Like the Royal Guard before him, Sohei Darth Maul was a Christmas gift from my boy Tim.  I had actually just been looking at this figure about a week prior to receiving it from him, so it was a rather well-timed gift.  Again, like the Royal Guard, there’s just a lot to like about this figure.  He’s got a cool look, has a great selection of alternate appearances, and is just generally a lot of fun.  I really look forward to seeing what else this line tackles (I’d kill for a scout trooper, let me tell you).


#1169: Akazonae Royal Guard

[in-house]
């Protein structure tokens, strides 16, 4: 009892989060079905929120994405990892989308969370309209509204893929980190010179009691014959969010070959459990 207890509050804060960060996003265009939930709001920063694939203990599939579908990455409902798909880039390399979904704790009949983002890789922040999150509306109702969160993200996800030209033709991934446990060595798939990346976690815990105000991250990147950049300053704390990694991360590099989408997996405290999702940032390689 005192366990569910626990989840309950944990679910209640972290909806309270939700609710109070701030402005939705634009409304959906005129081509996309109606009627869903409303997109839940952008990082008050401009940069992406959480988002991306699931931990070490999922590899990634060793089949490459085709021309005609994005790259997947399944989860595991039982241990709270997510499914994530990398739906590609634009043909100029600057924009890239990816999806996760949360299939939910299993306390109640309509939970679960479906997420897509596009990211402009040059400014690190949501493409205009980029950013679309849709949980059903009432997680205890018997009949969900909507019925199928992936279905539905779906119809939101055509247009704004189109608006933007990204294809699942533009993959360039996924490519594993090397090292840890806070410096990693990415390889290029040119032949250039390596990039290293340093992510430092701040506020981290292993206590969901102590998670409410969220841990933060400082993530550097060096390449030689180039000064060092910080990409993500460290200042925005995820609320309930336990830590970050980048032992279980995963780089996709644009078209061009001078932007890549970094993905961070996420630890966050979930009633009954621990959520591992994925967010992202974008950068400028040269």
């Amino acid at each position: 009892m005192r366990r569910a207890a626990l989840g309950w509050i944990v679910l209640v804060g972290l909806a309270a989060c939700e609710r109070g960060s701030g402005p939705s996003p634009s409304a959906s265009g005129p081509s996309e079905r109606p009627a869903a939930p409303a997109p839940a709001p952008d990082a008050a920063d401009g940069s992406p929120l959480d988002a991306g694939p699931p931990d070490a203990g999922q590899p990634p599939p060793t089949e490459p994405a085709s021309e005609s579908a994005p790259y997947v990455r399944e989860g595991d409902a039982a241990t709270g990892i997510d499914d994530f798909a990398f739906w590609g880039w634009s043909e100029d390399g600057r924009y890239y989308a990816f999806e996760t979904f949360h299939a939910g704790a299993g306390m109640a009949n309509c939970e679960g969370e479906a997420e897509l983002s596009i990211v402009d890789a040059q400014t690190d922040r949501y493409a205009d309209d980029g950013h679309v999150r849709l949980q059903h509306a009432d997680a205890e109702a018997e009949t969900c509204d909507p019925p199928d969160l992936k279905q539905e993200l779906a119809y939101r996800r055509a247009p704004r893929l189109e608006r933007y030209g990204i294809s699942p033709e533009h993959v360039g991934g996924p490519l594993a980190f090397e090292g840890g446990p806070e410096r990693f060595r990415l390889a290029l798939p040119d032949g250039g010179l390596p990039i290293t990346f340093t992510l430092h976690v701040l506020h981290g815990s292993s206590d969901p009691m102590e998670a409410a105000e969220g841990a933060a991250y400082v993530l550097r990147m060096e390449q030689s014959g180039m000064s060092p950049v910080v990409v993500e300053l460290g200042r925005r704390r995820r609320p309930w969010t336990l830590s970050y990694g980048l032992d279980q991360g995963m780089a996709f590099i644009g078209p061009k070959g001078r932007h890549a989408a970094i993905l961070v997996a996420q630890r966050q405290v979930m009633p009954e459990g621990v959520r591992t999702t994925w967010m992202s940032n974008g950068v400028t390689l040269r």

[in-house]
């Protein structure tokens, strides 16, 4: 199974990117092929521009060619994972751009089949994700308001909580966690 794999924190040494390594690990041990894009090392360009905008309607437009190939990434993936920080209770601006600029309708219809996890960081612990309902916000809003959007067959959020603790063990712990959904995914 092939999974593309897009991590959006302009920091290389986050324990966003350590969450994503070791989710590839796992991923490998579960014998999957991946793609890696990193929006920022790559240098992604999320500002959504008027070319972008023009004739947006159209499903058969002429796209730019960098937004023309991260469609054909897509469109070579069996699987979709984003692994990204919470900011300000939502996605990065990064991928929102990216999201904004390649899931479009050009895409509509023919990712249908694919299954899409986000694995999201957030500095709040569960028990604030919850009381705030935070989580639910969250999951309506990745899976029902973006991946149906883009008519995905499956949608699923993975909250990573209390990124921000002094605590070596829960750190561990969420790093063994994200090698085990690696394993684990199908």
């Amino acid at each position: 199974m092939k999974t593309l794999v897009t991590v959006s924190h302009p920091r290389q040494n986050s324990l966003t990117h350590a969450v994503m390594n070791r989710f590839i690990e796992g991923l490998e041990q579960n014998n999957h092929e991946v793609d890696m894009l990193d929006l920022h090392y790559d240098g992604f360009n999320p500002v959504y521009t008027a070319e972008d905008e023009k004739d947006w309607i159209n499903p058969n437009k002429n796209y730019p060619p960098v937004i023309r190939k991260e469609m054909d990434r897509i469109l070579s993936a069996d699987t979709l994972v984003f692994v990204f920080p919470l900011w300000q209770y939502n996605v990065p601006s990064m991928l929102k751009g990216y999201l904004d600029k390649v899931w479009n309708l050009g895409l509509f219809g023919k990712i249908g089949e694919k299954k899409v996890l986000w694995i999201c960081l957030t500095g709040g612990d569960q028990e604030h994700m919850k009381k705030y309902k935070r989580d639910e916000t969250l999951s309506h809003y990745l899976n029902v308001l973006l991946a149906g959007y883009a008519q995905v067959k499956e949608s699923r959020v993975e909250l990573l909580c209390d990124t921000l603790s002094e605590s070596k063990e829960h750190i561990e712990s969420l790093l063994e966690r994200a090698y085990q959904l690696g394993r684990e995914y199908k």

Alright, we got the Aliens, we got the Super Heroes, so for Day 3 of the post-Christmas reviews, why not look at another cornerstone of my collecting habits: Star Wars!  In fact, this one is a double whammy, being both Star Wars *and* a high-end Bandia figure.  Huzzah!  The main Star Wars toy license for North America is held by Hasbro, who are pretty big into exclusivity and no-competition deals.  Because of this, no other toy company can release Star Wars figures under a certain price in the US, which is why the Star Wars Pop!s are bobble heads, and the Star Wars Sideshow figures carry a hefty price tag.  There are a few workarounds, however.  Bandai’s recently been putting out a line of concept figures, envisioning certain Star Wars characters as they might appear were they in a Samurai film, rather than a Sci-Fi one.  They’ve done a handful of the various Imperial Troopers and today I’ll be looking at my personal favorite, the Akazanae Royal Guard.